Two pianists, the Polish Daniel Uzniak and Dominik Wizjan, like characters in a silent movie, alternate in performing Christensen’s very peculiar and very dry miniatures for heavily prepared piano and maybe the quietest electronics I’ve ever heard. In the 5 Piano preludes (2013/15) the small genelec placed ‘the wrong way round’ behind the piano diffused Bach’s C-minor prelude and other key repertoire that the pianist mimed playing – or rather, brought out the finger-against-key sounds, making a splendid charade of pianism. The work, along with professor Stubbe Tegljæerg’s was perhaps slightly out of place in a concert focused on young composition students.

In accordance to the theme of this year’s Pulsar festival, ‘Metro’, the CV’s and programme notes of the composers and their pieces took the form of small video clips, filmed in the Copenhagen metro stations. The composers had to explain the essentials of their work during the time it takes to travel one station-span. The Chinese composer Yiqing Zhu declares his interest in the work of the spectral composers, and the spectral treatment of diverse folk musics. Zhu wants control over his music, but this doesn’t prevent Echoes from the Execution Ground (2015, wp), premiered by the RDAM Sinfonietta on Friday, to breathe freely. The unabashed melancholy and fragility of the music shuns at the thought of structural shackles. The RDAM Sinfonietta spoke in a refined and very musical language under the baton of Jean Thorel.

The two other student works by Arvid Hansell and Esben Nordborg Møller, take their impulses from the percussion section with a prominent part for triangle in the first and bongo’s on the latter. A good rapport and close collaboration with the musicians was apparent in all pieces. The convincing ensemble texture is generally well crafted but generic on occasion. There are some very personal voices budding in these pieces.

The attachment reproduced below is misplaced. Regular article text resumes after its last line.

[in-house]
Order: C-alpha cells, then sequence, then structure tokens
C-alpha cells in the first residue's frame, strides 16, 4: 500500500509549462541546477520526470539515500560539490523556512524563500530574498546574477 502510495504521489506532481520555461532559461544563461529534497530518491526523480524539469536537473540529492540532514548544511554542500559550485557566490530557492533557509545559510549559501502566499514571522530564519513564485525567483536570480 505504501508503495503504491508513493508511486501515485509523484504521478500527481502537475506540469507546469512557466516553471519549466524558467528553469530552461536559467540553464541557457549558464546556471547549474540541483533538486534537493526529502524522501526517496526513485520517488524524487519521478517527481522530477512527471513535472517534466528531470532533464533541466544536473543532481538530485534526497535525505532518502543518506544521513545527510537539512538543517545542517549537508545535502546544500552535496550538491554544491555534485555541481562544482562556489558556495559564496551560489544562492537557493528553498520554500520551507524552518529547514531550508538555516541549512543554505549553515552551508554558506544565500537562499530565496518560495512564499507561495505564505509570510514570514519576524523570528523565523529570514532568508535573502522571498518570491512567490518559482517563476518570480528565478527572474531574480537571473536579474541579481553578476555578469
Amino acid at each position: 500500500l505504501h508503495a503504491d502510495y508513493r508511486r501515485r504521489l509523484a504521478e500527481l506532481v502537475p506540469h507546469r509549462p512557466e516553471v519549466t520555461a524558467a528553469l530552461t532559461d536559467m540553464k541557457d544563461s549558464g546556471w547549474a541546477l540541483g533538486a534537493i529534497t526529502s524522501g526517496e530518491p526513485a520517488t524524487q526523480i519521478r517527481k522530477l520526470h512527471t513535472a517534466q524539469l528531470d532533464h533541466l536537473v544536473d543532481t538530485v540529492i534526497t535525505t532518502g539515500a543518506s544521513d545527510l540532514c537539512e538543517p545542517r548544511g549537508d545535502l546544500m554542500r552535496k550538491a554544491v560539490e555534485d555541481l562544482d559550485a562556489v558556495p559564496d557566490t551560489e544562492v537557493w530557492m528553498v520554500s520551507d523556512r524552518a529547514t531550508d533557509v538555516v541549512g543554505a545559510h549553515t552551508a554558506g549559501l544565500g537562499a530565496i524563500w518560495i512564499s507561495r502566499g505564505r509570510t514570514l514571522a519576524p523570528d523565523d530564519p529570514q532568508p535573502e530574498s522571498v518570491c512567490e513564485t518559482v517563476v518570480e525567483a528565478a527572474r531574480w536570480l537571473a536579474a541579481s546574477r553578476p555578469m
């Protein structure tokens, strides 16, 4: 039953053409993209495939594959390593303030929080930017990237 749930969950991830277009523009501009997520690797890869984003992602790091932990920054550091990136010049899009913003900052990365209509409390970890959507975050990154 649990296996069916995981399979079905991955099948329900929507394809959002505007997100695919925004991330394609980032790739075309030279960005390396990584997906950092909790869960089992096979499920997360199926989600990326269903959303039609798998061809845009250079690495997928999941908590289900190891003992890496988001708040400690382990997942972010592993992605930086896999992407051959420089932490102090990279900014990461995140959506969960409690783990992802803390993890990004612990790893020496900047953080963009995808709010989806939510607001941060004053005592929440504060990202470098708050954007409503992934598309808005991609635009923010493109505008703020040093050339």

The beautifully steady and crystal clear sound of oboist Eva Steinaa was in close dialogue with both the accompanying sinfonietta as well as the warm concert hall itself. Ruders gives initially a lot of space in the first movement of his Oboe Concerto (1998) for the ethereal but precise high register to speak, bringing the the ensemble more actively in in the later movements, along with more exploration in the soloist’s lower register. The harsh, unyielding final movement breaks away from the clarity of the first two.

The final work, the quietly stuttering exhalation of Sextet (2010/14), is Christensen’s sonic experimentations in miniature form. A teaser.

The final concert I had the chance to see was above all a showcase of the vulgar, the uncompromising and the personal. An army of students, aided by professor Stubbe Teglbjærg, were in charge of putting together this challenging array of both acoustic and electroacoustic pieces.

Coming back from the centre, where I had ventured into the gorgeous Royal Library to start on this piece of writing earlier the same day, I stumbled on a performance by composer and contrabassist Bára Gísladóttir. The nebulous Icelander took to the metro station just outside the Academy, assistants holding long strands of black cloth, into which she spiralled while playing from the score arranged in a circle on the ground. The cloth eventually covered a part of the strings, muting the sound, and distorting it for great visual and sonic effect.